Sewickley’s Sierra Sellers has a budding, promising music career

Saturday, November 2, 2019 | 12:01 AM


Sierra Sellers, 24, is one of the youngest and most promising voices in Pittsburgh’s soul scene.

On Aug. 10, she performed at Pittsburgh’s Very Own 2, a concert at Mr. Smalls featuring the city’s most prominent female R&B singers. Con Alma, a jazz bar that opened in Shadyside this spring, chose the Sewickley native to sing at its first neo-soul night in October.

Sellers said she draws much of her inspiration from ’90s and early 2000s-era neo-soul artists such as Erykah Badu and Jill Scott. However, the singer-songwriter’s music fuses multiple styles, including jazz and hip-hop. Recently, a collaboration with Pittsburgh rapper My Favorite Color landed on Spotify’s popular Libra playlist.

But before her music reached the ears of thousands of listeners, Sellers performed at Quaker Valley High School functions and Sewickley events. She credits the musical friends she met as a high school student for encouraging her to pursue singing.

One of these friends, guitarist Alex Jeffe, grew up near Sellers on Backbone Road. As he recalled, his band in high school was constantly cycling through singers, and they invited Sellers to join them for a rehearsal.

“We knew she had a good voice. We kept telling her to sing louder, and come out of her shell,” Jeffe said.

The band played publicly with Sellers for the first time at the gazebo on Broad Street during a rainy day in 2009.

Jeffe and Sellers continued to play together, performing during breaks in the action at Quaker Valley basketball games and opening for events at the school auditorium.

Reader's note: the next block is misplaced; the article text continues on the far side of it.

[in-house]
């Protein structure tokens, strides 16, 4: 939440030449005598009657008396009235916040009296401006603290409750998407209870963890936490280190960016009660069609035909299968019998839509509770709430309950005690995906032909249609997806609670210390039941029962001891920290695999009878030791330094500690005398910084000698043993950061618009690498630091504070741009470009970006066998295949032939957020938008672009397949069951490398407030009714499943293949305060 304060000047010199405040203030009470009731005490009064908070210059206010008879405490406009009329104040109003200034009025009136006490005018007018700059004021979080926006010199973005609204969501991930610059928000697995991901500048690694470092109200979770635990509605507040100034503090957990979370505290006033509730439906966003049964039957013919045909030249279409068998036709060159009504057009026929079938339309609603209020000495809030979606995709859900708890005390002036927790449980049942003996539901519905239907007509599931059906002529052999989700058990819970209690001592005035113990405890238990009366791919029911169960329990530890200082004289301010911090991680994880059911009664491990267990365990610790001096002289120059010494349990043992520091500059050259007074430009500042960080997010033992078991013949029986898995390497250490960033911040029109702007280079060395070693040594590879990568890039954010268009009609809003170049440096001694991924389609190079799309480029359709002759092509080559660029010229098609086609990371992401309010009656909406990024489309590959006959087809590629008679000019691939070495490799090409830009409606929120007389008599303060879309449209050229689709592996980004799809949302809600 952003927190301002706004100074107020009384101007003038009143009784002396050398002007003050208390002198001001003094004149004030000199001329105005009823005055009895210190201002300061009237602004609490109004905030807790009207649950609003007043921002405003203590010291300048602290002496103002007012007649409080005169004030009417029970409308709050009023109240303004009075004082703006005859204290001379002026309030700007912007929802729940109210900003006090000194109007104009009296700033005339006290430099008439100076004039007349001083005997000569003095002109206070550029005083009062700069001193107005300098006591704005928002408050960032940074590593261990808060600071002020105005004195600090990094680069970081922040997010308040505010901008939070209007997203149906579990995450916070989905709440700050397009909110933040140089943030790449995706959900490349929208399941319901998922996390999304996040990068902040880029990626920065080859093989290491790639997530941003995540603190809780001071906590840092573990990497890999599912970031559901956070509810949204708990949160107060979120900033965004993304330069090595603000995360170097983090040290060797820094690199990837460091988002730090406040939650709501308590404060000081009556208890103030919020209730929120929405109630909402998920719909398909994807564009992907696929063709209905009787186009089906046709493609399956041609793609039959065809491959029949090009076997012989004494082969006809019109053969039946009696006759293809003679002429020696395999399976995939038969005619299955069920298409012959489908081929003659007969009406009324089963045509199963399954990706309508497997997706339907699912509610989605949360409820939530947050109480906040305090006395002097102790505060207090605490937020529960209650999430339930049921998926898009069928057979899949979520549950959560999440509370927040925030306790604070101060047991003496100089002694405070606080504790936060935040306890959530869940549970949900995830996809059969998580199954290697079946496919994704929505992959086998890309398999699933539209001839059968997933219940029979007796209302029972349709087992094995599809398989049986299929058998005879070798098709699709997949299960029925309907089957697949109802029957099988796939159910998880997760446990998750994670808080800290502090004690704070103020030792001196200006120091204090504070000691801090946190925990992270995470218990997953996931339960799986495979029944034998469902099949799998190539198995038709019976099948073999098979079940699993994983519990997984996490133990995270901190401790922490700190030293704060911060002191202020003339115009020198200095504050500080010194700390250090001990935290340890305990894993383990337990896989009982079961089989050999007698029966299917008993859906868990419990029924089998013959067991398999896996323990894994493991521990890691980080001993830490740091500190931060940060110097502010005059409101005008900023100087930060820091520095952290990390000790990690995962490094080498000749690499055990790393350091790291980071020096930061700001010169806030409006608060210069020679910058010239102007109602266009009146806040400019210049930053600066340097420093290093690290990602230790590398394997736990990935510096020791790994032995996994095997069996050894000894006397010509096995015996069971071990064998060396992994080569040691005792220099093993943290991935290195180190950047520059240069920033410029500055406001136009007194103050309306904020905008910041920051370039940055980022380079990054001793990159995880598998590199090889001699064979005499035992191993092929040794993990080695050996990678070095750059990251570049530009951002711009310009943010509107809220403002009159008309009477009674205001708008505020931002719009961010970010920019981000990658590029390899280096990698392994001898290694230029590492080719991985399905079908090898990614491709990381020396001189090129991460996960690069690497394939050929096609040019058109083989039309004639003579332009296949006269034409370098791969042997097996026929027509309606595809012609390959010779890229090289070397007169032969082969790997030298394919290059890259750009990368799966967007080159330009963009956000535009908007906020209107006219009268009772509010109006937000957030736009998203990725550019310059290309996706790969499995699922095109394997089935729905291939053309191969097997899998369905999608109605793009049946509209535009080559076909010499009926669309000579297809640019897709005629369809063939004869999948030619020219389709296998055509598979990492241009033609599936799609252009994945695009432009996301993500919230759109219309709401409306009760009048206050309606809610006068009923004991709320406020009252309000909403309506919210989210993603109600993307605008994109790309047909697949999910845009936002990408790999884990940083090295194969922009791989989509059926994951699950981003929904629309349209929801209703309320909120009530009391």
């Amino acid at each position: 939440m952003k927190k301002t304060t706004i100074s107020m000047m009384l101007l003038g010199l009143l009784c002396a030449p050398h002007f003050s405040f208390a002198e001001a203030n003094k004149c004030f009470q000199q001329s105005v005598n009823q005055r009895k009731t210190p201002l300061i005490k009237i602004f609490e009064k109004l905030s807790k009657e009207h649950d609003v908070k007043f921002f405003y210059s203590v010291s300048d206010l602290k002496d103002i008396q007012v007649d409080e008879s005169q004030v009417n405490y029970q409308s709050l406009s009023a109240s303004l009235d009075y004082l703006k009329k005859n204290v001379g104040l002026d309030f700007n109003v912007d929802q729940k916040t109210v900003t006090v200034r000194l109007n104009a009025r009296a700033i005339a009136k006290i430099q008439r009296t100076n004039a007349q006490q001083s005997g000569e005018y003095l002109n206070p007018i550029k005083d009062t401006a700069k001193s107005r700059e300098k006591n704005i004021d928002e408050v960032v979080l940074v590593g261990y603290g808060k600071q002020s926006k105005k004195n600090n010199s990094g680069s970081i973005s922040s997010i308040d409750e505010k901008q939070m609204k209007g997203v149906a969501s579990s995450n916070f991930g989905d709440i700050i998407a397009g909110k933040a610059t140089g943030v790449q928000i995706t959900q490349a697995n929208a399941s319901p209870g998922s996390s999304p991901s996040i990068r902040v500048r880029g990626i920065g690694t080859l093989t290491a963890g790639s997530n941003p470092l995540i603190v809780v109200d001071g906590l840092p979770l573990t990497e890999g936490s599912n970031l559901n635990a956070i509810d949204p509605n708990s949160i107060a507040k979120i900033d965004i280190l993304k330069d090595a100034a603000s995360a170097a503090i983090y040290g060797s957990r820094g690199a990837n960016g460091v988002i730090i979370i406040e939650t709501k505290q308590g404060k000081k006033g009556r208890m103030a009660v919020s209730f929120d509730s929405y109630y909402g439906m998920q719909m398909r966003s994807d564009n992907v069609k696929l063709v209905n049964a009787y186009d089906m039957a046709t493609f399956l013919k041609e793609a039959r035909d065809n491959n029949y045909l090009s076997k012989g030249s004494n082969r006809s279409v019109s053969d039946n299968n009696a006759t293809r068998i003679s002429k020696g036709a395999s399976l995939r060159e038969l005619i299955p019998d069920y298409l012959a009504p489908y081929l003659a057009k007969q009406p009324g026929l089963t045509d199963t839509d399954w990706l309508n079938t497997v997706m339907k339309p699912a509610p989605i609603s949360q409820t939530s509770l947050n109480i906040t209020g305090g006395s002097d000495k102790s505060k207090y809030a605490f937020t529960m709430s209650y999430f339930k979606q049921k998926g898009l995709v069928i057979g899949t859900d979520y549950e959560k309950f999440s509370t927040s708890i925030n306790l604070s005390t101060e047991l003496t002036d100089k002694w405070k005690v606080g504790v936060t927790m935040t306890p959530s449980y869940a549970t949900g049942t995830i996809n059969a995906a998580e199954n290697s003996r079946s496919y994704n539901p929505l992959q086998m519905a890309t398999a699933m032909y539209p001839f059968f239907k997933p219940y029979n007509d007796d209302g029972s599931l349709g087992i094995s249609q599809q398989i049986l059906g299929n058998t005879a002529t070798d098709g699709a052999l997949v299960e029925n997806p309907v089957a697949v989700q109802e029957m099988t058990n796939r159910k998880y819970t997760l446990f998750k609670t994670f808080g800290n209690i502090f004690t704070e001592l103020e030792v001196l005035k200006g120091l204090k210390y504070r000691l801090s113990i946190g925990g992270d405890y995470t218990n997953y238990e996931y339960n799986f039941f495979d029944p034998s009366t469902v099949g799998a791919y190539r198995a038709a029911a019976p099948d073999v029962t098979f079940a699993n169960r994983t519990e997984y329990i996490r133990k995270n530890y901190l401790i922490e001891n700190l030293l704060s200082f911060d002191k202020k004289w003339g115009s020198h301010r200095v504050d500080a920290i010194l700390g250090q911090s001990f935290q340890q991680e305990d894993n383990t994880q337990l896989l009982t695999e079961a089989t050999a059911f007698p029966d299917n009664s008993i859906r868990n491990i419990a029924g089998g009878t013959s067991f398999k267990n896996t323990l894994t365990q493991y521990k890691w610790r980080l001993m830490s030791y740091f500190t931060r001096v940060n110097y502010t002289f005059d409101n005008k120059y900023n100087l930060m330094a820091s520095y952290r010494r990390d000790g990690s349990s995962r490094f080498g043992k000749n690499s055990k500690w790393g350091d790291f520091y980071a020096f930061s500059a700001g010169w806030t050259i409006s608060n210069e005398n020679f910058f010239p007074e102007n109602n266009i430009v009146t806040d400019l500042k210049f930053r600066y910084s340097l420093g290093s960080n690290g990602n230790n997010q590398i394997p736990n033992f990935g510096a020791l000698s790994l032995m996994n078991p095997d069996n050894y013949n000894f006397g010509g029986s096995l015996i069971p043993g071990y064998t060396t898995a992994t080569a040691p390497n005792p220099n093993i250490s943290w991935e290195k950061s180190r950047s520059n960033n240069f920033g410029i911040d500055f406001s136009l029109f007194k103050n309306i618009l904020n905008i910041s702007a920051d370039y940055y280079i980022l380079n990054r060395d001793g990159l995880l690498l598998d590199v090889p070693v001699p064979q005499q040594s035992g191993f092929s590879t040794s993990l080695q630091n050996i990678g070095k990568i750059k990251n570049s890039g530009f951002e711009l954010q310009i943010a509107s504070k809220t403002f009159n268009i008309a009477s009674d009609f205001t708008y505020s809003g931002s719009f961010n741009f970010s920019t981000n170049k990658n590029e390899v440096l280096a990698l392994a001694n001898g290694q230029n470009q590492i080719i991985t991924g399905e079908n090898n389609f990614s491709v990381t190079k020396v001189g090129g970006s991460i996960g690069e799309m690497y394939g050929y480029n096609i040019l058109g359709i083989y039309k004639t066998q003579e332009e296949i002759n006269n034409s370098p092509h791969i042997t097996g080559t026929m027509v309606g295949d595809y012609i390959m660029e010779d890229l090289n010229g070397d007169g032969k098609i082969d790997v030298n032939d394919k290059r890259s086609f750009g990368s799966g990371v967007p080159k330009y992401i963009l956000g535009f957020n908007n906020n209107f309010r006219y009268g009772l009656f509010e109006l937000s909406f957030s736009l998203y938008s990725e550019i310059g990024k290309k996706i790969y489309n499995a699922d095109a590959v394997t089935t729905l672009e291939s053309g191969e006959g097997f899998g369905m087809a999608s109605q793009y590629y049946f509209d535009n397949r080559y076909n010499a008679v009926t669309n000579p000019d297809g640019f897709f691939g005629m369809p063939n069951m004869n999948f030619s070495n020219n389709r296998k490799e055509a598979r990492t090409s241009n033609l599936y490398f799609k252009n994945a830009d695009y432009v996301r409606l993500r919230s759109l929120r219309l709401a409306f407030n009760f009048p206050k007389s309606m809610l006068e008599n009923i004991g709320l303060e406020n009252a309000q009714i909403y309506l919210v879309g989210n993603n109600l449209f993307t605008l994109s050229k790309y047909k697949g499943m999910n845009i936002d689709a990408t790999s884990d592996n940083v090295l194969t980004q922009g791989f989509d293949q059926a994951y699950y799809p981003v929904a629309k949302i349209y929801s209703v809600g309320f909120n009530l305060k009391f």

Sellers said she had bad stage fright when she first started. But over time, her confidence began to grow, thanks to the help of Jeffe and other friends.

“(Jeffe) really pushed me to get outside of my comfort zone and help me through some stage fright situations,” Sellers said.

As she reflected on her young career, Sellers said she particularly values the people who helped her along the way.

“I think my biggest accomplishment thus far has just been meeting so many people. To be fortunate enough to be surrounded by supportive people … I think that’s a really beautiful thing,” she said.

The 2013 Quaker Valley graduate now plays with a regular band, consisting of a drummer, bassist, keyboardist and sometimes a saxophone.

Each musician, she said, brings their own hip-hop, jazz and other musical influences to her songs, all of which she has written herself. Sellers’ first self-titled EP came out in 2017, and she plans to release a second one, called “Ophelia,” in early 2020.

Sellers said the people around her influence her songwriting process, too.

“It could be my own experiences, it could be something that my friends, they’ll tell me about,” she said about her lyrics. “I do write a lot about love and relationships and encounters.”

Jeffe has remained friends with Sellers, and the two still play acoustic shows together. He has seen her grow into an extremely confident musician, adept at both songwriting and performing.

“She definitely is multifaceted. She’s a really good songwriter, could write an amazing song in a day,” he said. “When she records, she knows what she needs to sing, so it doesn’t take her long, and she produces music really quickly.”

Sellers, who works full-time at the Sewickley YMCA by day, said she is pulling back a bit from performing before the end of the year, to focus on “Ophelia.” Her next big local show is Nov. 16 at the Thunderbird Cafe in Lawrenceville.

But the next few months will present new opportunities for Sellers to pursue her goal of becoming a touring musician and songwriter. She heads to Philadelphia in November and Austin, Texas, in 2020.

Sellers hopes to get more gigs while in Austin and take advantage of the opportunity to reach new audiences, in one of America’s burgeoning entertainment hotbeds.

“I’m really looking forward to getting out of Pittsburgh and kind of testing out my music in different places and really gaining some of that experience,” she added.